0 upvotes
Hansel300
By Hansel300 (8 months ago)

DigitalRevtv on Youtube showed the K-5iis trouncing the D7100. I think the colors are better than the D7100 (Imaging resources comparometer). Stabilization in K-5 auto levels, perspective control + tilt shift capable, astrotracking + wides and primes are stabilized. D7100 only has a digital zoom & extra auto focus points (which are superfluous except for sport). Ask yourself how often do you switch from the center AF point? K-3 has got even more AF points- big deal ! I thought the image quality of the D7100 was a backward step from the D7000, high ISO was better too.

2 upvotes
KZMike
By KZMike (10 months ago)

The S has everything I need [Time Lapse too], EXCEPT a LCD that moves/articulates. . . ughhh!!!!

0 upvotes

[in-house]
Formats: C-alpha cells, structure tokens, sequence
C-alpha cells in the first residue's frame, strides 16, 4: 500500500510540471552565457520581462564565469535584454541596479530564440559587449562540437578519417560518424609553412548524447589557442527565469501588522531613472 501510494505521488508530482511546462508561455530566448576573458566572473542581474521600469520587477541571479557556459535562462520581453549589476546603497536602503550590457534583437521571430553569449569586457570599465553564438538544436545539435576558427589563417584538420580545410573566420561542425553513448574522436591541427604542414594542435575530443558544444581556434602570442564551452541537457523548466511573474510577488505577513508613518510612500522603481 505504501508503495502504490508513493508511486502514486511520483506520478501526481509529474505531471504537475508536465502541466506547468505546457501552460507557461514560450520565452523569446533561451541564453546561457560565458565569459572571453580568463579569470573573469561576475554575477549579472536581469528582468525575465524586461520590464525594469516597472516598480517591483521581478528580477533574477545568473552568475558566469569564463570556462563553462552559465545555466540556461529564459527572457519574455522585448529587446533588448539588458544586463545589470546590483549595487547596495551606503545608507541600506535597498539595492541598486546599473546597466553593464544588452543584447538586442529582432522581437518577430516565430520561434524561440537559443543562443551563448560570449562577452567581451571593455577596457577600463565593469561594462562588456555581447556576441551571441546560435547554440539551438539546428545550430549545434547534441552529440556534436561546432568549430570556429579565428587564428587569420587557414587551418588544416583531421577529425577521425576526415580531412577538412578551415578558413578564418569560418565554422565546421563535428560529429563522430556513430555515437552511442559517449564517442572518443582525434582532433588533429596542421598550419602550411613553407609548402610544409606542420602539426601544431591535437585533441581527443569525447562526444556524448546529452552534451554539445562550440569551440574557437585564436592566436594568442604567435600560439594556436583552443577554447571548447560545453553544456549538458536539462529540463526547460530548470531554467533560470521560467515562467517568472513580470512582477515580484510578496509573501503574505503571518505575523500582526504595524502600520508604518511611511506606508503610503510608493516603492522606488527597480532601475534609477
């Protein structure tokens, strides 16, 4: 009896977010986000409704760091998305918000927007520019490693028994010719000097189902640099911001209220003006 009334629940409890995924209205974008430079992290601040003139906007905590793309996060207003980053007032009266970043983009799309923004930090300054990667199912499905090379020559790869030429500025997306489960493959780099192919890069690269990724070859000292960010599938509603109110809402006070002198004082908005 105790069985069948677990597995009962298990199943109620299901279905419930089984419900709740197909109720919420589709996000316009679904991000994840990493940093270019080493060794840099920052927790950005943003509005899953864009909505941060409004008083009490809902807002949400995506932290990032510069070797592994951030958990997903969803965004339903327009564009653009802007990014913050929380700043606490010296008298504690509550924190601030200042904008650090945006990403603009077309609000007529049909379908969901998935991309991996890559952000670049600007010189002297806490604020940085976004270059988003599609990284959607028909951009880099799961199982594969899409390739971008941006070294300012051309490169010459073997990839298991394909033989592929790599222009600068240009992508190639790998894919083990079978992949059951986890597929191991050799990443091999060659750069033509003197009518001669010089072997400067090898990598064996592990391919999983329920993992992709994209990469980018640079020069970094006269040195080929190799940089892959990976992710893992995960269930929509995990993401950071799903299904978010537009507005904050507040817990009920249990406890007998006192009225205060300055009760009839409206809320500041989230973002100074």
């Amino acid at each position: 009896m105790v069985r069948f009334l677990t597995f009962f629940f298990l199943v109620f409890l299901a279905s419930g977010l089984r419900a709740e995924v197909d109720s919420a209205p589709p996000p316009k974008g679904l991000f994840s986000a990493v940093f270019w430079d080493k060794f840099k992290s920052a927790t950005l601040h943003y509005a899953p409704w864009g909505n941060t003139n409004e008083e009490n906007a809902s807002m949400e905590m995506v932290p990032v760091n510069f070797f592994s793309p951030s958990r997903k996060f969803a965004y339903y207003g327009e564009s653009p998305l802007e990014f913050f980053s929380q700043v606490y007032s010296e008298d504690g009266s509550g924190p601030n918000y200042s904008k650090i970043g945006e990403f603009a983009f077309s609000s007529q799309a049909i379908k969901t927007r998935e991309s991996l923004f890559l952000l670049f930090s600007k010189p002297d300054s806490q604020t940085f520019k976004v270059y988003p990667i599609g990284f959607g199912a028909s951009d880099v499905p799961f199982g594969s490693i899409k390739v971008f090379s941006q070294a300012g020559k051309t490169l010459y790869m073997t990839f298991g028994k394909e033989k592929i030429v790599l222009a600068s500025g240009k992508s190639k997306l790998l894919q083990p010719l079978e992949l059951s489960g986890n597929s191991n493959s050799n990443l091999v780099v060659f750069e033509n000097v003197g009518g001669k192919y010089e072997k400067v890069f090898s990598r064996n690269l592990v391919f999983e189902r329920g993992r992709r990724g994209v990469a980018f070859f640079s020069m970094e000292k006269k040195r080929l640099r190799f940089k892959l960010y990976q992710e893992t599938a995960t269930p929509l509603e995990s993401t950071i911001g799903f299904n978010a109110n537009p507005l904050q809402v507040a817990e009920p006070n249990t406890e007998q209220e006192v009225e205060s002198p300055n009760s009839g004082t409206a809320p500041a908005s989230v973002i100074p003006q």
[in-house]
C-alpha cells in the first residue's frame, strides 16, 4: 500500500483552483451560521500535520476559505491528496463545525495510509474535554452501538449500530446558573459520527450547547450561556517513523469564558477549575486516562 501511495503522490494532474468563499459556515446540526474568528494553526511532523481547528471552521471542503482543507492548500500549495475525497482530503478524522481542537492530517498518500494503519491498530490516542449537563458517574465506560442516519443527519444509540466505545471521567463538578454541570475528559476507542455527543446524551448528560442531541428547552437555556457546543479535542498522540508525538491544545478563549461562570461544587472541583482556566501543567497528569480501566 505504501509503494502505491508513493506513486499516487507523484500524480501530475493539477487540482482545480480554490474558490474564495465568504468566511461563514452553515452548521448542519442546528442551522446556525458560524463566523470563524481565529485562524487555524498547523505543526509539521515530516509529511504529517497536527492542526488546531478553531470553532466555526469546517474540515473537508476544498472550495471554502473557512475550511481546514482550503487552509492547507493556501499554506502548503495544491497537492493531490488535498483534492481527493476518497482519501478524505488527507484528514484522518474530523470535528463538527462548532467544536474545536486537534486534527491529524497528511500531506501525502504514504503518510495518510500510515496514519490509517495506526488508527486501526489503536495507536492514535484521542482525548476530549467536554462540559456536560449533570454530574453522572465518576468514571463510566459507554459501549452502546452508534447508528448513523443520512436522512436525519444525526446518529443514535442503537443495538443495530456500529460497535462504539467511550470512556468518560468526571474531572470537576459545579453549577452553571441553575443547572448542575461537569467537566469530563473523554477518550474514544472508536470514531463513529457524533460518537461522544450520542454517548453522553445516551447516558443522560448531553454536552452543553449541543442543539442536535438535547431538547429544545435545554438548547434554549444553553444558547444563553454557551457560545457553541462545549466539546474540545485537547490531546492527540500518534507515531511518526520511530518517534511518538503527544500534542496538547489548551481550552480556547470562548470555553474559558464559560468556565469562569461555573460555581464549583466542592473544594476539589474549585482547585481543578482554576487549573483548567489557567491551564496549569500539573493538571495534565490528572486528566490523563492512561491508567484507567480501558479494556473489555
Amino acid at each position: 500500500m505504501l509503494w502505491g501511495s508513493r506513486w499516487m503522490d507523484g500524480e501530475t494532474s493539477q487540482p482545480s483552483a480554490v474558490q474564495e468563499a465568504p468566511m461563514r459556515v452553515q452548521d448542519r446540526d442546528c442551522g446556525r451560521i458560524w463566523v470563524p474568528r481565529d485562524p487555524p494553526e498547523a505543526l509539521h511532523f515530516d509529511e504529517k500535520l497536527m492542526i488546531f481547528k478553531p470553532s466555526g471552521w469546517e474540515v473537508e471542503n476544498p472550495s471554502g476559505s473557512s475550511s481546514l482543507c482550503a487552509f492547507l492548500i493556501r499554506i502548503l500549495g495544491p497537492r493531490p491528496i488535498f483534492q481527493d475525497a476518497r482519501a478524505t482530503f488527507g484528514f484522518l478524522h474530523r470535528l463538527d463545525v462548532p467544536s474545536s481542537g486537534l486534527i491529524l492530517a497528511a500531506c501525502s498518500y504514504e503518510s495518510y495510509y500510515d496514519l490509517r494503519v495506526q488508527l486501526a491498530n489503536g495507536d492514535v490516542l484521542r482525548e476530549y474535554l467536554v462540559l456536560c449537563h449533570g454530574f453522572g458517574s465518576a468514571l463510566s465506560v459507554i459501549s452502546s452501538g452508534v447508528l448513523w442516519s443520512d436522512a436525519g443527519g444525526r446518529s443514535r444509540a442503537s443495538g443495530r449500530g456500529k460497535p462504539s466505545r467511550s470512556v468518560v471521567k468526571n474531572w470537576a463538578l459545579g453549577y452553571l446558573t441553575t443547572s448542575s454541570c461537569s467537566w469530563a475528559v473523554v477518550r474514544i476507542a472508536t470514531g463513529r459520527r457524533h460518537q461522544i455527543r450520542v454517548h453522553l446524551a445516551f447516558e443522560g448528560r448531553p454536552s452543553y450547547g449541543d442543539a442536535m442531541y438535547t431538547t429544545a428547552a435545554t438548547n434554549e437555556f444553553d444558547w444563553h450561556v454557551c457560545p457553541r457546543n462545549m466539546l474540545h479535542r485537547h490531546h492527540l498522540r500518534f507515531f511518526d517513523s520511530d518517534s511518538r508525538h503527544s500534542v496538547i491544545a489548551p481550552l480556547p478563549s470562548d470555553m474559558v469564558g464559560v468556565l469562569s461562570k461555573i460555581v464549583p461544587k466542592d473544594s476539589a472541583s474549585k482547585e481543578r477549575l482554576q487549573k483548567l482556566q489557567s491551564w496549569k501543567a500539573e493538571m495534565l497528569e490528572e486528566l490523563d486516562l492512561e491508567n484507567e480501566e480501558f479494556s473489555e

Kfrog
By Kfrog (11 months ago)

The auto focus in low light is better and the redesign of the rear LCD has been change for better viewing in bright light. Not much else as far as I know. I purchased the K-5II because I often take photos in low light situations and can use all the help I can get!

0 upvotes
dousanmiaography
By dousanmiaography (11 months ago)

Seriously, what is the difference between K-5 and K-5II? Every single specification are the same.

0 upvotes
Rutterbutter
By Rutterbutter (10 months ago)

The removal of an anti-aliasing filter. this allows for sharper images in the II but sacrifices the tendency to produce moire.

0 upvotes
Old Baldy
By Old Baldy (9 months ago)